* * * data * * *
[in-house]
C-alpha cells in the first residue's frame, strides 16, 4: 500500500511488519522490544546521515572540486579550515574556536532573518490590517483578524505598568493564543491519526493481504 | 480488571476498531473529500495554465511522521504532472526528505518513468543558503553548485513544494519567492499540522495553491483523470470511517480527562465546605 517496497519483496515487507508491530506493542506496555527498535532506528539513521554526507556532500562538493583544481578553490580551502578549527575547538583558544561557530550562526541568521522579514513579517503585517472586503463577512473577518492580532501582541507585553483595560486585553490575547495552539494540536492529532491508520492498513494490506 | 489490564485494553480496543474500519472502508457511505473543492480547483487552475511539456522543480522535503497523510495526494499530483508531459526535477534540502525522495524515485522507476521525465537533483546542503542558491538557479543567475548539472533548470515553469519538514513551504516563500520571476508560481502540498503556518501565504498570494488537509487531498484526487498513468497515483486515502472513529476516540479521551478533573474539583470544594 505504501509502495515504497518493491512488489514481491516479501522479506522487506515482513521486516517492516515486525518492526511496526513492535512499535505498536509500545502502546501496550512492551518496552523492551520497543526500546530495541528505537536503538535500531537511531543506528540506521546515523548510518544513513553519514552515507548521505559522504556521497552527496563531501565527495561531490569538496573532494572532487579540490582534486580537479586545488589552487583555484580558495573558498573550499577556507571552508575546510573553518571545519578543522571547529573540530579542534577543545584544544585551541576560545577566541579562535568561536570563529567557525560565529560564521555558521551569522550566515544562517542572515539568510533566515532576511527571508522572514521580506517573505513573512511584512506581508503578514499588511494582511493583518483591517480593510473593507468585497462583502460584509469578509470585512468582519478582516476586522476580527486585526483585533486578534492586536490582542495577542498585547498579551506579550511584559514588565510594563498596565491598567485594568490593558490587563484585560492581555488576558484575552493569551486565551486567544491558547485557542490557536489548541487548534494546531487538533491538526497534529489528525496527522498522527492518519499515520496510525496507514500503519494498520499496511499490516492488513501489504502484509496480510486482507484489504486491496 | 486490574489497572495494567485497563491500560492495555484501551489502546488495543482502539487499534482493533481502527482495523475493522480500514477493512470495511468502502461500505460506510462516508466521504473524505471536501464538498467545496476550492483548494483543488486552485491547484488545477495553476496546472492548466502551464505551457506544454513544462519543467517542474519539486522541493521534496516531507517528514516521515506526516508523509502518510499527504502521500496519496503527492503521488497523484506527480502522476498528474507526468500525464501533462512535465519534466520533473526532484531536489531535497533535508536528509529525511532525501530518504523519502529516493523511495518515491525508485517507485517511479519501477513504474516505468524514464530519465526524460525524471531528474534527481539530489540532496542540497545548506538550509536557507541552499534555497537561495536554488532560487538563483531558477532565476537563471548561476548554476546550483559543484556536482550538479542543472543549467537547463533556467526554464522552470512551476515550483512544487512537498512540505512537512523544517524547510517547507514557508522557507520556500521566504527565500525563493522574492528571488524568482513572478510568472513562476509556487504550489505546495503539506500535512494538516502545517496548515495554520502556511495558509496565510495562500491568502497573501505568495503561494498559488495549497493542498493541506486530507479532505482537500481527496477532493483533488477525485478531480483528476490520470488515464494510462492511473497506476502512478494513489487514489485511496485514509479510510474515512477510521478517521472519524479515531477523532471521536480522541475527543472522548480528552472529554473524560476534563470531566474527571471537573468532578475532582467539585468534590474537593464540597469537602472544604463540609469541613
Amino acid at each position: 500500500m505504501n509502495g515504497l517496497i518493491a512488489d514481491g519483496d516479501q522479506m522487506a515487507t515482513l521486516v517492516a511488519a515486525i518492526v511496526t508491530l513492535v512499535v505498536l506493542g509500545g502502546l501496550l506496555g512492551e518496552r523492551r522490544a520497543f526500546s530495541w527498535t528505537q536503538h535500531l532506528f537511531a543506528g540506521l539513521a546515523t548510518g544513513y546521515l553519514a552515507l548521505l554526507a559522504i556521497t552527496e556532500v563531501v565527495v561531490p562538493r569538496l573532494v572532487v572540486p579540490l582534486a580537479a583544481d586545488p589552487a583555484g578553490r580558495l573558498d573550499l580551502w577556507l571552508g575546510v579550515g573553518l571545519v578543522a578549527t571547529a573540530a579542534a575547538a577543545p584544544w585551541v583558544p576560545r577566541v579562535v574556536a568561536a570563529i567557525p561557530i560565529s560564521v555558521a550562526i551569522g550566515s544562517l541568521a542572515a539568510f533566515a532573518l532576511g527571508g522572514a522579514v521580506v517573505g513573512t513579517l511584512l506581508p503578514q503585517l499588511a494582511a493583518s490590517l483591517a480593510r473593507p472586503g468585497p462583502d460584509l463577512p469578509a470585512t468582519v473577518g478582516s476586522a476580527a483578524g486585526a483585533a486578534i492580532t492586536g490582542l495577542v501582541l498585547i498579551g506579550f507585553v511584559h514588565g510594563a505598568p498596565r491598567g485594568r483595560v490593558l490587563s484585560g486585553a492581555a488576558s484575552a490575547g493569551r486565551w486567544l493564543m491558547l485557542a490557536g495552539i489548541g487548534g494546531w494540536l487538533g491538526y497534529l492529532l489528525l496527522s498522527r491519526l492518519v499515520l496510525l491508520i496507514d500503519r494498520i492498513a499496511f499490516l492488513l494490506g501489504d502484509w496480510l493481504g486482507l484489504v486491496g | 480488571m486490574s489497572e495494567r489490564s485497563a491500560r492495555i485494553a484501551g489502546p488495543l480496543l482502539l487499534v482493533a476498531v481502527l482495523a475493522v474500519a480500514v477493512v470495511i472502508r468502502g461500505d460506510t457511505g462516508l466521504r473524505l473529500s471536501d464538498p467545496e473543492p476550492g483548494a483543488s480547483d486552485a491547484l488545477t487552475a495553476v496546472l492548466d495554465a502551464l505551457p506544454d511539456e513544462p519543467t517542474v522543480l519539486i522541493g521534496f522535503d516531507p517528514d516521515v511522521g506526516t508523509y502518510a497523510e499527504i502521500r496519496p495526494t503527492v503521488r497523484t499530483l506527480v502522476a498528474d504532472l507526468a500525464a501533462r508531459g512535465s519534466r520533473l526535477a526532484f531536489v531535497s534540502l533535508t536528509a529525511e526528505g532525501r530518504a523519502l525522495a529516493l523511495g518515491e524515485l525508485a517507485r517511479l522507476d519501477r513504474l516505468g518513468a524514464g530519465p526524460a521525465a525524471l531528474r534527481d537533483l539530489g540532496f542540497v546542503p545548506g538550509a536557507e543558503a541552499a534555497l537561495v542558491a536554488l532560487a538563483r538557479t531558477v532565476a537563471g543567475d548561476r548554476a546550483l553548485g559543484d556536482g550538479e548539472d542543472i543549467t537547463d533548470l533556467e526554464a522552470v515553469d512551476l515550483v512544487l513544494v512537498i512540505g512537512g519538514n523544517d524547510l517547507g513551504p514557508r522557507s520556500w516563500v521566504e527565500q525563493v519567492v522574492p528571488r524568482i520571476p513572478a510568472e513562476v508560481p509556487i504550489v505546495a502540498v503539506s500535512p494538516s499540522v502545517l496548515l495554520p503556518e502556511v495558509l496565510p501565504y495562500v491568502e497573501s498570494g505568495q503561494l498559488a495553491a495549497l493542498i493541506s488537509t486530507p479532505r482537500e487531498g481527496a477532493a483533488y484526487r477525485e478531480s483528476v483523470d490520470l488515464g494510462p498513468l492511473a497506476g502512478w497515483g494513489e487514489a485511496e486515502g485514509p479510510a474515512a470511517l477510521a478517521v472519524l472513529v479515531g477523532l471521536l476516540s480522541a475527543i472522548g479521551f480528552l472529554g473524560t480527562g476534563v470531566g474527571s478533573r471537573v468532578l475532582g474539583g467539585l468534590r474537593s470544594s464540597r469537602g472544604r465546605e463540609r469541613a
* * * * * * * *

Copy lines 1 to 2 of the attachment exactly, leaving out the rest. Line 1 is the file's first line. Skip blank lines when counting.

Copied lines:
[in-house]
C-alpha cells in the first residue's frame, strides 16, 4: 500500500511488519522490544546521515572540486579550515574556536532573518490590517483578524505598568493564543491519526493481504 | 480488571476498531473529500495554465511522521504532472526528505518513468543558503553548485513544494519567492499540522495553491483523470470511517480527562465546605 517496497519483496515487507508491530506493542506496555527498535532506528539513521554526507556532500562538493583544481578553490580551502578549527575547538583558544561557530550562526541568521522579514513579517503585517472586503463577512473577518492580532501582541507585553483595560486585553490575547495552539494540536492529532491508520492498513494490506 | 489490564485494553480496543474500519472502508457511505473543492480547483487552475511539456522543480522535503497523510495526494499530483508531459526535477534540502525522495524515485522507476521525465537533483546542503542558491538557479543567475548539472533548470515553469519538514513551504516563500520571476508560481502540498503556518501565504498570494488537509487531498484526487498513468497515483486515502472513529476516540479521551478533573474539583470544594 505504501509502495515504497518493491512488489514481491516479501522479506522487506515482513521486516517492516515486525518492526511496526513492535512499535505498536509500545502502546501496550512492551518496552523492551520497543526500546530495541528505537536503538535500531537511531543506528540506521546515523548510518544513513553519514552515507548521505559522504556521497552527496563531501565527495561531490569538496573532494572532487579540490582534486580537479586545488589552487583555484580558495573558498573550499577556507571552508575546510573553518571545519578543522571547529573540530579542534577543545584544544585551541576560545577566541579562535568561536570563529567557525560565529560564521555558521551569522550566515544562517542572515539568510533566515532576511527571508522572514521580506517573505513573512511584512506581508503578514499588511494582511493583518483591517480593510473593507468585497462583502460584509469578509470585512468582519478582516476586522476580527486585526483585533486578534492586536490582542495577542498585547498579551506579550511584559514588565510594563498596565491598567485594568490593558490587563484585560492581555488576558484575552493569551486565551486567544491558547485557542490557536489548541487548534494546531487538533491538526497534529489528525496527522498522527492518519499515520496510525496507514500503519494498520499496511499490516492488513501489504502484509496480510486482507484489504486491496 | 486490574489497572495494567485497563491500560492495555484501551489502546488495543482502539487499534482493533481502527482495523475493522480500514477493512470495511468502502461500505460506510462516508466521504473524505471536501464538498467545496476550492483548494483543488486552485491547484488545477495553476496546472492548466502551464505551457506544454513544462519543467517542474519539486522541493521534496516531507517528514516521515506526516508523509502518510499527504502521500496519496503527492503521488497523484506527480502522476498528474507526468500525464501533462512535465519534466520533473526532484531536489531535497533535508536528509529525511532525501530518504523519502529516493523511495518515491525508485517507485517511479519501477513504474516505468524514464530519465526524460525524471531528474534527481539530489540532496542540497545548506538550509536557507541552499534555497537561495536554488532560487538563483531558477532565476537563471548561476548554476546550483559543484556536482550538479542543472543549467537547463533556467526554464522552470512551476515550483512544487512537498512540505512537512523544517524547510517547507514557508522557507520556500521566504527565500525563493522574492528571488524568482513572478510568472513562476509556487504550489505546495503539506500535512494538516502545517496548515495554520502556511495558509496565510495562500491568502497573501505568495503561494498559488495549497493542498493541506486530507479532505482537500481527496477532493483533488477525485478531480483528476490520470488515464494510462492511473497506476502512478494513489487514489485511496485514509479510510474515512477510521478517521472519524479515531477523532471521536480522541475527543472522548480528552472529554473524560476534563470531566474527571471537573468532578475532582467539585468534590474537593464540597469537602472544604463540609469541613